Dow Finsterwald, 1st PGA champion in stroke play, dies at 93
Dow Finsterwald became a footnote in history as the first player to win the PGA Championship in stroke play and…
Dow Finsterwald became a footnote in history as the first player to win the PGA Championship in stroke play and the last U.S. captain of a Ryder Cup before continental Europe was invited to join.
More than a major champion and Ryder Cup player, he devoted his life to golf as the longtime professional at The Broadmoor in Colorado.
Finsterwald, a 12-time winner on the PGA Tour, died Friday night at his home in Colorado Springs, Colorado. He was 93. His son, Dow Finsterwald Jr., said he died peacefully in his sleep.
“He did all he could for the game,” said his son, the head professional at Colonial Country Club in Fort Worth, Texas. “He enjoyed his friends and they always remembered. He loved the rules and he cared about the game. He had a wonderful life and he felt like for sure it was complete.”
Finsterwald was born in Athens, Ohio, and played college golf at Ohio University. One of his earliest matches was against Arnold Palmer at Wake Forest, and they became best friends until Palmer’s death in 2016. Finsterwald spent his winters at Palmer’s Bay Hill Club and Lodge.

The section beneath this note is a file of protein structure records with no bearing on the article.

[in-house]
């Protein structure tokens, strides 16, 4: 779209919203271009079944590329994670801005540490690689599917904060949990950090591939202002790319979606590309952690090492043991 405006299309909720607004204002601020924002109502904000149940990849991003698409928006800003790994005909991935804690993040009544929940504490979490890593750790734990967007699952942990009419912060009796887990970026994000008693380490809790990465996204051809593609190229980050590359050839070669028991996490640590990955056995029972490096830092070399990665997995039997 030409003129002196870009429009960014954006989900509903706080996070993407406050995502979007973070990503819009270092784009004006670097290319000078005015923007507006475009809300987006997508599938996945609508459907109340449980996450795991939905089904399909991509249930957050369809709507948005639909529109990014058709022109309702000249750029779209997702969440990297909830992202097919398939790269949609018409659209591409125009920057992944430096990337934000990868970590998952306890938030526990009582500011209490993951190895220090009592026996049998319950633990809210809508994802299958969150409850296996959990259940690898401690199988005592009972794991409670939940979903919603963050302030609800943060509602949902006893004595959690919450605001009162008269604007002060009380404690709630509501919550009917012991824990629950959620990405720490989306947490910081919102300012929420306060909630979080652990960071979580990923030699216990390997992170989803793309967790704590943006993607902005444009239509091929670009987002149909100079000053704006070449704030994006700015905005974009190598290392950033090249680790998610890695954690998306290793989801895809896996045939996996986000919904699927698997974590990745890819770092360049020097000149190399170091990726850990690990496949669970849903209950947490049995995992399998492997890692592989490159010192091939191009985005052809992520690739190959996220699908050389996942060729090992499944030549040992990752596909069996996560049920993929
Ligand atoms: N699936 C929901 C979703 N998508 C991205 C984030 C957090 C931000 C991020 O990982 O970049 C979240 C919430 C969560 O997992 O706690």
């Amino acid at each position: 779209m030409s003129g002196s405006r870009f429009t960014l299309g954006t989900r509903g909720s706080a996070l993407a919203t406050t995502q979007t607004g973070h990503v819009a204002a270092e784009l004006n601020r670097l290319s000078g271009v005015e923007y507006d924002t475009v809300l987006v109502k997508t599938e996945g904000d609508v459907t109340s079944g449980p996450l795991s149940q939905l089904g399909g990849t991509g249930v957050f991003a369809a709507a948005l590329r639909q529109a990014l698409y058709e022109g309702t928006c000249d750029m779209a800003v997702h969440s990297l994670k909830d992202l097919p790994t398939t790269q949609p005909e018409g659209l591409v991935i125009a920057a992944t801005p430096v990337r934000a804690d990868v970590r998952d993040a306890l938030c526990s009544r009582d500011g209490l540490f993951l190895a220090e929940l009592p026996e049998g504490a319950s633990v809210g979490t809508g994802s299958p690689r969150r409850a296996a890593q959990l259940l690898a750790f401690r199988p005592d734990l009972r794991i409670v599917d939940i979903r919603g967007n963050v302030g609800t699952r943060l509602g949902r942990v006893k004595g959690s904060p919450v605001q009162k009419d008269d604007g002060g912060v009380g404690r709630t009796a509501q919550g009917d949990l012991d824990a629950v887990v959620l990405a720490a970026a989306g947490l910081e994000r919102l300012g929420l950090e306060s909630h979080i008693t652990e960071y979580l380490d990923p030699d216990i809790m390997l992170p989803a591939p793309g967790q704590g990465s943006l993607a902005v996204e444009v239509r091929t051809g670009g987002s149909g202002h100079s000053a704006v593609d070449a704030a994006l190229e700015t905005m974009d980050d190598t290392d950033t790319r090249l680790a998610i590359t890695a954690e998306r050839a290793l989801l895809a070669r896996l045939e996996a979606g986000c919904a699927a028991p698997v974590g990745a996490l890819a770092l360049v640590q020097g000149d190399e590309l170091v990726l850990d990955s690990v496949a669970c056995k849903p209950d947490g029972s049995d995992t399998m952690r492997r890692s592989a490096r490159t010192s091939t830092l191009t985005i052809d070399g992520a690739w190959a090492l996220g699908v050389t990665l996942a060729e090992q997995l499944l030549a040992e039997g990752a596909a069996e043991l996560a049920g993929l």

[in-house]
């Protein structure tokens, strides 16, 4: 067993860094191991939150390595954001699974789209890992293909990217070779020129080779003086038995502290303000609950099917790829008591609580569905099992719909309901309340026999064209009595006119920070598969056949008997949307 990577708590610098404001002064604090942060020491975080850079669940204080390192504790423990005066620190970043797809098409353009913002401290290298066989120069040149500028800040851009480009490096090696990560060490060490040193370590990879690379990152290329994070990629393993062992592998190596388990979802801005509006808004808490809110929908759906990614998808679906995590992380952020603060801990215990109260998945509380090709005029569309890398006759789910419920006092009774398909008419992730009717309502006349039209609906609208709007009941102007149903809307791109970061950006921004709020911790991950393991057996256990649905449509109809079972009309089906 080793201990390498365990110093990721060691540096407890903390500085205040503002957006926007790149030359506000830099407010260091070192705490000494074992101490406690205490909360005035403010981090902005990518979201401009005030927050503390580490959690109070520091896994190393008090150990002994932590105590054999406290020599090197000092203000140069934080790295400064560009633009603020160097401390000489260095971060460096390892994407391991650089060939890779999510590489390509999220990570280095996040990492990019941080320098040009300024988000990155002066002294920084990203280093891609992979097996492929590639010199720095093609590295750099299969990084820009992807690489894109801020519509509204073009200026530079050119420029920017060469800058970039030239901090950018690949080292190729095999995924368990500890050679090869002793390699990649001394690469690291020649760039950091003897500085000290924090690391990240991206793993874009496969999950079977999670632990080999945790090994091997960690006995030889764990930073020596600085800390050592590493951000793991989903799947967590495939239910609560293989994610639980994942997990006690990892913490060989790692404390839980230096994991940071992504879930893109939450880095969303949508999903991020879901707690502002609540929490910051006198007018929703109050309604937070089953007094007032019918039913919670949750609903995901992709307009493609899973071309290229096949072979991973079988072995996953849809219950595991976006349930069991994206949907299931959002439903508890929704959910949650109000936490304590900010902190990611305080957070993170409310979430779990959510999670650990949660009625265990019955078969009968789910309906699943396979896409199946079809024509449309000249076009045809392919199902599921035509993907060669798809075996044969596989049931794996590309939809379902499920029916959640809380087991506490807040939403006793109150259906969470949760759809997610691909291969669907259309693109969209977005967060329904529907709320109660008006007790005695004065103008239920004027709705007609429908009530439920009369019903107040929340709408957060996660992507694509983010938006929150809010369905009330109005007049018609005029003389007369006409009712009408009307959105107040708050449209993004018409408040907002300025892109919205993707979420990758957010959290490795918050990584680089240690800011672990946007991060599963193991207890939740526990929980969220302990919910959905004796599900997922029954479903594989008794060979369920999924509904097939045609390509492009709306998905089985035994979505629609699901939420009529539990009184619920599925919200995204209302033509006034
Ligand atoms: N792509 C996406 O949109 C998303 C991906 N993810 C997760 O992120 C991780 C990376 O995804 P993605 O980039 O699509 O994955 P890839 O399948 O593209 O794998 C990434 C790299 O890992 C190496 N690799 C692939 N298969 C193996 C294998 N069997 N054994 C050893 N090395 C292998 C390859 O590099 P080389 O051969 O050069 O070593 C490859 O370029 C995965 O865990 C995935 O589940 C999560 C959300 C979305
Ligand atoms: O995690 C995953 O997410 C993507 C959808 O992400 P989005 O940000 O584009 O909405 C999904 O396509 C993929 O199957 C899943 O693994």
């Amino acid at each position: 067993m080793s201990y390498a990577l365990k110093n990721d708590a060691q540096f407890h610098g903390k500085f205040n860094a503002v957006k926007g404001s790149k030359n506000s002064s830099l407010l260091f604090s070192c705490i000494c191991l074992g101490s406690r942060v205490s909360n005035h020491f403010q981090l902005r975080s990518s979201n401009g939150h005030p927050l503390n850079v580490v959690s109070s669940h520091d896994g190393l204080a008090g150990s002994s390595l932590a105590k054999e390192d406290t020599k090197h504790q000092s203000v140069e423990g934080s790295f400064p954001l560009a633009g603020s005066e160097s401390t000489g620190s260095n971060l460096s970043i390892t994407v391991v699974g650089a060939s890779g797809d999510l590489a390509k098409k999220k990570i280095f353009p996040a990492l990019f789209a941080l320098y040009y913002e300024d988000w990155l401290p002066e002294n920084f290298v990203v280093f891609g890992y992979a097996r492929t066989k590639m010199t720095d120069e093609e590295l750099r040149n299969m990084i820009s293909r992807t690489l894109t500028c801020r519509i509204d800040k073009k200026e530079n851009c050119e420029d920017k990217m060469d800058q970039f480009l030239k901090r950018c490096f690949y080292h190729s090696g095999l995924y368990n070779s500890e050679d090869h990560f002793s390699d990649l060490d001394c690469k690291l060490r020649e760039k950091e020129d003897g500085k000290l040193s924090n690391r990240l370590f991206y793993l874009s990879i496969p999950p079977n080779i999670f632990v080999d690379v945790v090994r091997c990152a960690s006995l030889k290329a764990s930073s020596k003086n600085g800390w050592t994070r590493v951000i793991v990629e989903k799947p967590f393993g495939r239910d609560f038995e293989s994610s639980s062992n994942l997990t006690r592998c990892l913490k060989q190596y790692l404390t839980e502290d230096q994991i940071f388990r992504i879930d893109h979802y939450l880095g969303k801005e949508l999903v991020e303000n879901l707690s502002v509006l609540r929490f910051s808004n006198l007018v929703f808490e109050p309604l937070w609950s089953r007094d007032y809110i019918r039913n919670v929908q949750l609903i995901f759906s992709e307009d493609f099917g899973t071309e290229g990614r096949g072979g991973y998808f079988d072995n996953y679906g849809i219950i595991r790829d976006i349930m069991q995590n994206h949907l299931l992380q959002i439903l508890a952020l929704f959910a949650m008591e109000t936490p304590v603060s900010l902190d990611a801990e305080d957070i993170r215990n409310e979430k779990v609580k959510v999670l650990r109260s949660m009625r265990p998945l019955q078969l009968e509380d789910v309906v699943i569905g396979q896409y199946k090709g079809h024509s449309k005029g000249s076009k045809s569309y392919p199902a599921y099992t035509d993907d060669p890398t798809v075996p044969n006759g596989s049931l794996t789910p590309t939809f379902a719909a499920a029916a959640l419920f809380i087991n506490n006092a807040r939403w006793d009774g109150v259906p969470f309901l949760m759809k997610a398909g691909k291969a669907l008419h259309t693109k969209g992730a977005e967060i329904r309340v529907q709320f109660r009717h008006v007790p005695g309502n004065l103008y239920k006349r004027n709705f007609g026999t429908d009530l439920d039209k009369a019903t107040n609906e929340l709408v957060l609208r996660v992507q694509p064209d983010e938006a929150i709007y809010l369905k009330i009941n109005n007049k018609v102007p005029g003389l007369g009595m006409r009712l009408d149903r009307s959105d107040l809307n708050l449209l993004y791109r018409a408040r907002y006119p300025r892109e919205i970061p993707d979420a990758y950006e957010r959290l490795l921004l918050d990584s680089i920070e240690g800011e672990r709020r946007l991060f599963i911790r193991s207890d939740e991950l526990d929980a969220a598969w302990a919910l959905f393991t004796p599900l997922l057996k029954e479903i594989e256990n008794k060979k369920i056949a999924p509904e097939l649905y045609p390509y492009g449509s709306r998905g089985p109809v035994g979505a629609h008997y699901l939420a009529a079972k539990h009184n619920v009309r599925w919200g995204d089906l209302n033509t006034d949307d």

“He (shot) 29 the first round we played together, so I didn’t have much luck there,” Finsterwald once said.
Palmer came along as golf was being shown on television. That was a big reason why the PGA Championship decided to switch from match play to stroke play in 1958.
Finsterwald lost in the championship match in 1957 to Lionel Hebert. The following year at Llanerch Country Club in Pennsylvania, Finsterwald was two shots behind Sam Snead going into the final round when he closed with a 67 and won by two over Billy Casper.
“It certainly made a big impact on my life and certain things were made available because of winning that championship,” Finsterwald said at Oakland Hills in 2008 on the 50-year anniversary of his win. “But as important as it was to me — and believe me, it has been very important — it was a major step for the PGA of America to go from match play to stroke play.”
“It certainly was a little extra there in that I had been the runner-up in the finals of the last match play. So I guess I’m a little prejudiced about stroke play,” he said. “But it was the logical thing to do and the time to do it.”
Finsterwald was the PGA player of the year in 1958 and he won the Vardon Trophy for the lowest scoring average in 1957. He also played on four Ryder Cup teams, going 9-3-1. He was the captain of the 1977 U.S. team that featured Ryder Cup rookies like Tom Watson and Lanny Wadkins.
The U.S. won easily, and it was at that Ryder Cup at Royal Lytham & St. Annes that Jack Nicklaus suggested stronger competition because the Americans were winning with regularity. The Britain & Ireland team was then expanded to include continental Europe.
Finsterwald’s last win was the 500 Festival Open Invitation in Indianapolis. He also made 72 consecutive cuts, a remarkable feat from his era because it was not measured on a 36-hole cut but being among the top 25 or so finishers who were paid from the prize fund.
Finsterwald became the head pro at The Broadmoor in 1963 and kept the position for 28 years.
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